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Hankering to Put Some Ribs on the Barbie?

Try my Jamaican Jerk Barbecue Ribs


My husband and I traveled to Jamaica, where we stopped at a roadside stand to try Jamaican-style jerk ribs. They were mouthwatering—sweet, salty, and spicy with a bit of a kick. “Jerk pan men”, as they are referred to in Jamaica, convert oil drums into smokers and sell their delicious, jerked meat from colorful, makeshift shacks. The smoky taste of their jerked meat is achieved by grilling it over hardwood charcoal in these steel drum called “jerk pans.” I wish I had taken a picture, but I didn’t. I found a picture online to show you what the oil drums look like.


Jerk is a style of cooking that refers to the way meat is seasoned, smoked, and grilled. Meat, usually chicken or pork, is either dry-rubbed or marinated with a hot spice mixture, which includes onion, hot chiles, thyme, allspice, nutmeg, and cinnamon.

Upon returning home, I created the following recipe to bring a touch of Jamaica to our dinner table. I didn’t convert an oil drum into a smoker. I cooked my ribs in the oven on a low temperature for two hours, then put them on the barbie. The Jamaicans like to use Scotch bonnet peppers or pimento peppers, which are difficult to find in my neck of the woods, so I substituted jalapeños. If you like things hot, use habaneros.

If you are hankering to put something on the barbie this weekend, try my Jamaican Jerk Barbecue Ribs.

Jamaican Jerk Barbecued Ribs Serves 4

For the marinade: 1 white onion, finely chopped 2 jalapeños (habaneros—if you like it hot) peppers, minced 2 teaspoons dried thyme 1 ½ tablespoons sugar 1 teaspoon ground allspice ½ teaspoon ground nutmeg ½ teaspoon ground cinnamon 1 teaspoon salt 1 teaspoon large grind black pepper 3 tablespoons soy sauce 1 tablespoon white vinegar 2 tablespoons red wine vinegar 4 pounds pork spareribs In a small bowl, combine, onion, jalapeños, thyme, sugar, allspice, nutmeg, cinnamon, salt, pepper, soy sauce, and white and red wine vinegars and whisk to blend. Coat the ribs evenly on both sides with marinade. Place ribs in a baking dish, cover with plastic wrap, and refrigerate for at least 4 hours. To precook ribs before grilling: Preheat the oven to 250 degrees F. Place ribs in a roasting pan and cover the roasting pan tightly with aluminum foil. Bake for 2 hours.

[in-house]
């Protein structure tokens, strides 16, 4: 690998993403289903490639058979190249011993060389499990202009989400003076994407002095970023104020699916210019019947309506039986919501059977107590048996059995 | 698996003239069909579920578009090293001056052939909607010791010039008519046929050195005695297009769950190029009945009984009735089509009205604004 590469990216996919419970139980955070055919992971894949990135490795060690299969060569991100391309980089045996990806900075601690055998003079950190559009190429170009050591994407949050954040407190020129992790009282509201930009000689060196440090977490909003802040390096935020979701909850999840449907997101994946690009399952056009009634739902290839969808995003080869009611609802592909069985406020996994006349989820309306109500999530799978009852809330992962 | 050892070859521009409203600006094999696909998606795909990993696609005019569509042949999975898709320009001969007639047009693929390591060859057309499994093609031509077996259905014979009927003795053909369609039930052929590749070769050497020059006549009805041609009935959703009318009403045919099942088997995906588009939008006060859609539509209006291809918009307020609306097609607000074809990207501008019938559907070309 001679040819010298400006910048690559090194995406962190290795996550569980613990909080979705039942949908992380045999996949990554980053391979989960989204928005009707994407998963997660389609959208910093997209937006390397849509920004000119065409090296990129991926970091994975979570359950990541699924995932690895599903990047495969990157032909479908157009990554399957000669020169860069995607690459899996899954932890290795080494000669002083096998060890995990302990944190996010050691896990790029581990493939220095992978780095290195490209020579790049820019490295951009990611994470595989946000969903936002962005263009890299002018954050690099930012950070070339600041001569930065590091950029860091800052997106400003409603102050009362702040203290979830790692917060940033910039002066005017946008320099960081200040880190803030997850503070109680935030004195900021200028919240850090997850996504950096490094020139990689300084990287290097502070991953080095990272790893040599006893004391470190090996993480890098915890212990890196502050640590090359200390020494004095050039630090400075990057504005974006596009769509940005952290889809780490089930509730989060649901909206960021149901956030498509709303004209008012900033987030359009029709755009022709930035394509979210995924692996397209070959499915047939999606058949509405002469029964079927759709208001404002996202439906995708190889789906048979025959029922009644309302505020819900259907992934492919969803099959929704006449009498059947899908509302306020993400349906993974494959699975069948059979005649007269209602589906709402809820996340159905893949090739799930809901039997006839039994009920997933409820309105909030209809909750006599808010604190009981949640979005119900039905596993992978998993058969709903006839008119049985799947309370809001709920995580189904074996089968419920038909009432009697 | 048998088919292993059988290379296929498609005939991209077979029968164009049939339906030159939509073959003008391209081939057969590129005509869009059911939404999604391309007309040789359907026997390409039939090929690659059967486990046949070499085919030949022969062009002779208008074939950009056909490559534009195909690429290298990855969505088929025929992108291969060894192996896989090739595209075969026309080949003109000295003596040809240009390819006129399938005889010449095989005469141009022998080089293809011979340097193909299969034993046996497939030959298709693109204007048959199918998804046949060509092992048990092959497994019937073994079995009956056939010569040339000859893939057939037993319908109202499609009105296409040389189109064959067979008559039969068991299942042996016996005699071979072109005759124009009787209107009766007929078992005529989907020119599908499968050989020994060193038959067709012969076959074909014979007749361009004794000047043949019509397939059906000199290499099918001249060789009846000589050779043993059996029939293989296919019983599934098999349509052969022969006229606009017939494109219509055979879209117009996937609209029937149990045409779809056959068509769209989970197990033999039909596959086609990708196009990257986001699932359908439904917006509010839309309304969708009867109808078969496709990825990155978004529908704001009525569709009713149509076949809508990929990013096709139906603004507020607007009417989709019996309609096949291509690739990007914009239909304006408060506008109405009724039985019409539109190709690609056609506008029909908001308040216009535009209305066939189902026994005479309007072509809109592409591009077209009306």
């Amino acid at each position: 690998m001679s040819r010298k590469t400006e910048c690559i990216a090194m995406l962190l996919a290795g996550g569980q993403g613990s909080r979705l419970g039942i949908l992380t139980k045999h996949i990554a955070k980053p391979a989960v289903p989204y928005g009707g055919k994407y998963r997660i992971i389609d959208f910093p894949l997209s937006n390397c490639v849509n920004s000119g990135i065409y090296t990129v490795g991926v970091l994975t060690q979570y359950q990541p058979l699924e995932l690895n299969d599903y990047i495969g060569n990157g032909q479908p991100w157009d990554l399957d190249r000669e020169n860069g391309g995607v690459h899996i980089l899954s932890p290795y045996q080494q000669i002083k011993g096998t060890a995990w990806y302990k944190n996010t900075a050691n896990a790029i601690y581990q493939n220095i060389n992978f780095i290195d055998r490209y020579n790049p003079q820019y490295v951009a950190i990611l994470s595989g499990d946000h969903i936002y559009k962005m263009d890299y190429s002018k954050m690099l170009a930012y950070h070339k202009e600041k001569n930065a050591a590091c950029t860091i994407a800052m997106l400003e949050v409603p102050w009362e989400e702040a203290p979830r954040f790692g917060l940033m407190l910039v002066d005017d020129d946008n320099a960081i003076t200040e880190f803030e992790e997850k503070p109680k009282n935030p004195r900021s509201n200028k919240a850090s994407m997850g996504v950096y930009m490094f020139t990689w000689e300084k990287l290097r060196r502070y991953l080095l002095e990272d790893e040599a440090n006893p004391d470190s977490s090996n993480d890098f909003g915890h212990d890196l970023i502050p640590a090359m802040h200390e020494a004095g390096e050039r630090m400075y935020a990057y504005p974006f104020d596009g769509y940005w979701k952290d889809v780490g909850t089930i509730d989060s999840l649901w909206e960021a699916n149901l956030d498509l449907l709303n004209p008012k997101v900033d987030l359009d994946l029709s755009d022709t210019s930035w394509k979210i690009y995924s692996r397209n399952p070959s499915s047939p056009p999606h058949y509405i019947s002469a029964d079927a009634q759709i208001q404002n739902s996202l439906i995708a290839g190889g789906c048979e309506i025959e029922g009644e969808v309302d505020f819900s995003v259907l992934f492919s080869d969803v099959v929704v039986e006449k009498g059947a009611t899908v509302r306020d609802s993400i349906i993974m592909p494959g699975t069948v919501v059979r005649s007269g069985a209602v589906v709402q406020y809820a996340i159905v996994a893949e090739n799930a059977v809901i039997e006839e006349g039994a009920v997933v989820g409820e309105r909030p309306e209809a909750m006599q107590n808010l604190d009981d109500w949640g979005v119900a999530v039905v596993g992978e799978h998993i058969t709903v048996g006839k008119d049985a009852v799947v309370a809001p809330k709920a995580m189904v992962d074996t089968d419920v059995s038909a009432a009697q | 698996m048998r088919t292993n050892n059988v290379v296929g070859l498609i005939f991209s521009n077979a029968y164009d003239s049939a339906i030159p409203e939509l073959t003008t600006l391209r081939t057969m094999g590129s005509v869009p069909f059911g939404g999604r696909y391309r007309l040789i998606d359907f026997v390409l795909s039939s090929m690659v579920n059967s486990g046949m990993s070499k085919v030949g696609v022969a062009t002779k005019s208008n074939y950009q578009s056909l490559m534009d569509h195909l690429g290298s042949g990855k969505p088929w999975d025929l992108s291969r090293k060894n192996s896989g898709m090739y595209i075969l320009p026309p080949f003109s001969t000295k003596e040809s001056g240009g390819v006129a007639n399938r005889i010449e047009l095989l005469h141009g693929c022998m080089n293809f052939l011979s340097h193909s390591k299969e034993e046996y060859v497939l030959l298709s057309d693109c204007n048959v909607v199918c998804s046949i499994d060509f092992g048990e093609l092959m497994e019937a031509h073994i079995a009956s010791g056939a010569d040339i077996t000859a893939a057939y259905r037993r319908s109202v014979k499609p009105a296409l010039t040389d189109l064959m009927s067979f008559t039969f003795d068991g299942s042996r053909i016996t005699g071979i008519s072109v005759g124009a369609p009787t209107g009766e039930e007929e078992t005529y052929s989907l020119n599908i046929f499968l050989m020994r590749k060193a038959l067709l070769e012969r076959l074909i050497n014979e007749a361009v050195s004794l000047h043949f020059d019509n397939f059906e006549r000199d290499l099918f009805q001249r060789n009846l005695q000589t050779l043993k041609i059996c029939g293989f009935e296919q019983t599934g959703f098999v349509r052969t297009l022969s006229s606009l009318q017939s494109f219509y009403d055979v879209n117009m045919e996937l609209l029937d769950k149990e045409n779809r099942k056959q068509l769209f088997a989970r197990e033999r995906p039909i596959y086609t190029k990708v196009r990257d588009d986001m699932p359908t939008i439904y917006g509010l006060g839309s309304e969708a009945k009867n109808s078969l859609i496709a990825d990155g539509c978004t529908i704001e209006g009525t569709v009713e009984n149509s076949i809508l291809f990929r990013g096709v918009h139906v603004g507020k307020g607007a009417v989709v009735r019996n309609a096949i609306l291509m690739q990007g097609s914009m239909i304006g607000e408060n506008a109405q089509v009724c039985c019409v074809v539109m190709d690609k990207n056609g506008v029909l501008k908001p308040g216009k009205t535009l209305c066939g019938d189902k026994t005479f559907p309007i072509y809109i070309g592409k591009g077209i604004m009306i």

1 ½ cups of your favorite barbecue sauce Preheat an outdoor grill to medium high. Place the ribs on the grill and cook for about 5 minutes on each side, until browned and slightly charred. Baste ribs with barbecue sauce while they brown.

Place ribs on a cutting board and cut the ribs between the bones. Place the bones in a large bowl and toss with additional barbecue sauce.

Tips on selecting pork: Pork products are often injected with water, broth, salt, and extra flavorings. I avoid buying injected pork. To determine if pork is injected, read the ingredient label. Ingredients should be only pork. You may find the words “extra tender” and “juicy” on injected pork. It will also be high in sodium. If the nutritional label indicates a higher sodium count than 100 mg, the pork has been injected. Injected pork will contain too much liquid and may be difficult to sear. Once cooked, the meat may seem mushy and spongy. With the price of meat these days, who wants to pay for water? Carol Ann


Carol Ann Kates is the award-winning author of cookbook, Secret Recipes from the Corner Market and Grocery Shopping Secrets. She’s an expert in how to shop, select, and store produce for maximizing home cooking outcomes and minimizing time and money spent. As a former supermarket and deli operator, Carol Ann shares grocery-insider wisdom—the same expertise you used to receive when patronizing a mom-and-pop establishment. Contact her at CarolAnn@CarolAnnKates.com and explore her website, www.CarolAnnKates.com.

Copyright 2023 All Rights Reserved Carol Ann Kates

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